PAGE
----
Why Is HIPAA Compliance Important To Businesses?

Although the Wannacry data threat’s prime passed a long time ago, health organizations are still falling prey to this threat. In fact, about 40% of health organization had gone through a Wannacry attack in the first quarter of 2019. Well, the threat just happens to be only but a tip of the iceberg when it comes to the data threats that health organizations have to deal with on a daily basis.

These are the types of threats that regulations such as the HIPAA try to stop businesses from going through. In comparison to the cost of HIPAA compliance, non-compliance can have repercussions that are even more expensive. If you are wondering why you should value HIPAA compliance, you have come to the right place.

Here is why compliance should be mandatory for your business:

It Provides A Data Security Blueprint

Without the HIPAA, small and medium-sized health organizations might have to try and secure their business blindly, with the risk of focusing resources on the wrong IT assets or using minimal resources to protect data. HIPAA looks to provide a standard for security measures that health-related businesses should apply. Ideally, you need to apply three types of safeguards for data security:

  • Technical Safeguards: These are tools that are meant to protect ePHI (electronic Protected Health Data) while on devices or on the cloud. It can involve investing in firewalls, log monitoring tools, and even antivirus software.
  • Physical Safeguards: These are measures that you have in place to protect the physical access of data. This can be data stored in file cabinets or even in an in-house server. You can use padlocks, biometric protection, or even passwords to protect such data.
  • Administrative Safeguards: These are measures related to your policies of running the business as well as working with vendors that help keep the business secure. The policies can outline access control procedures, the security requirements vendors need to meet, and how employees should carry themselves out for the security of PHI (Protected Health Information).

While these guidelines are meant to uplift your business’ data security posture, it doesn’t necessarily result in complete security. Your business will need to focus on other areas of your security landscape to ensure your business’ security remains airtight. However, you can rest assured that you have strong security measures in place as long as you are compliant.

It Reduces The Security Risks Of Working With Vendors

Doctors, and insurance agencies, among other organizations that handle patient data from a primary standpoint, are considered as covered entities under the HIPAA. However, vendors that have to process health data to work with your business are considered business associates. These can be lawyers, accountants, and even cloud vendors.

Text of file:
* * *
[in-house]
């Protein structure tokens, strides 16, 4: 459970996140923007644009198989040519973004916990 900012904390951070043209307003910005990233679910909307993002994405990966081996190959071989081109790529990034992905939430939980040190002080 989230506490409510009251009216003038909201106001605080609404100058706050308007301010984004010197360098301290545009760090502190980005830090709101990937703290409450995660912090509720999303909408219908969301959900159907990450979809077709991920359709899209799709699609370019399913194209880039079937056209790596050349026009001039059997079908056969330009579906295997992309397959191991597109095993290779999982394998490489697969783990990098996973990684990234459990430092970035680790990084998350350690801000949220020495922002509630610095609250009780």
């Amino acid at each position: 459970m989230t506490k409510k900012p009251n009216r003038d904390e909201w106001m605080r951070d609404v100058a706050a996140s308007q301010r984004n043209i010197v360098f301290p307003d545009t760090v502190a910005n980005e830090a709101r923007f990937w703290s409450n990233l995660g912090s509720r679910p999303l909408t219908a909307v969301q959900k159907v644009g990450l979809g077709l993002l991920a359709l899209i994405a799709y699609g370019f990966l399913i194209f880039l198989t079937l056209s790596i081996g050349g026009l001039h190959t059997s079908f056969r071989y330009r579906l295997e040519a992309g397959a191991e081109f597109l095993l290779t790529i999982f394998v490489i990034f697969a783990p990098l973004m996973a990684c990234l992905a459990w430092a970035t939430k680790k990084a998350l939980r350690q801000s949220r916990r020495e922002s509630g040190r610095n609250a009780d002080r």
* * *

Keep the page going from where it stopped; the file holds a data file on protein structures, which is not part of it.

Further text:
The fact that they too have access to your data gives hackers another vector from which they can attack your business. Remember, the data security posture of your business is only as strong as your weakest point. Under the regulation, business associates also need to be compliant with HIPAA guidelines to work with your business. Otherwise, they can lead to you being non-compliant. This reduces the risks you involve your business in by outsourcing some of its operations. Also, the fact that your business is compliant makes it attractive to other health organizations that might want to partner or work with it.

Non-Compliance Is Quite Expensive

You risk being fined for non-compliance. In fact, the cap for non-compliance fines has increased from $25,000/year to $1,500,000/year for each violation. Violations can be anything from security breaches to the negligence of security duties as well as a failure to notify the regulatory bodies about successful breaches.

However, fines are only but the start of the costs that come with non-compliance. If you don’t get hacked from non-compliance, you are lucky. For companies that get breached, they may have to settle lawsuits that may be filed against them. It might also be quite tough and costly to handle the PR nightmare that comes with non-compliance. Lastly, it can be pretty easy to lose security-conscious customers, or and even harder to attract such customers in the future.

Earning The Trust Of Customers And Investors

Both customers and investors have some form of interest in your data security posture. Customers or patients want to ensure that their data never falls into the wrong hands. 85% of customers will shy away from interacting with a business whose data security posture they don’t trust.

In the case of investors, they would like some assurance that their investments are in the right hands. By showcasing that you are indeed compliant, you give such stakeholders some confidence in your business. Not only does this give you a competitive advantage, but it also ensures that you can keep serving these stakeholders for longer, with limited security bottlenecks.

The security of PHI isn’t something to be taken lightly. If the health data ends up in the wrong hands, it can wreak havoc in the lives of the victims as well as your business. Focus on HIPAA compliance to make your business sustainable.

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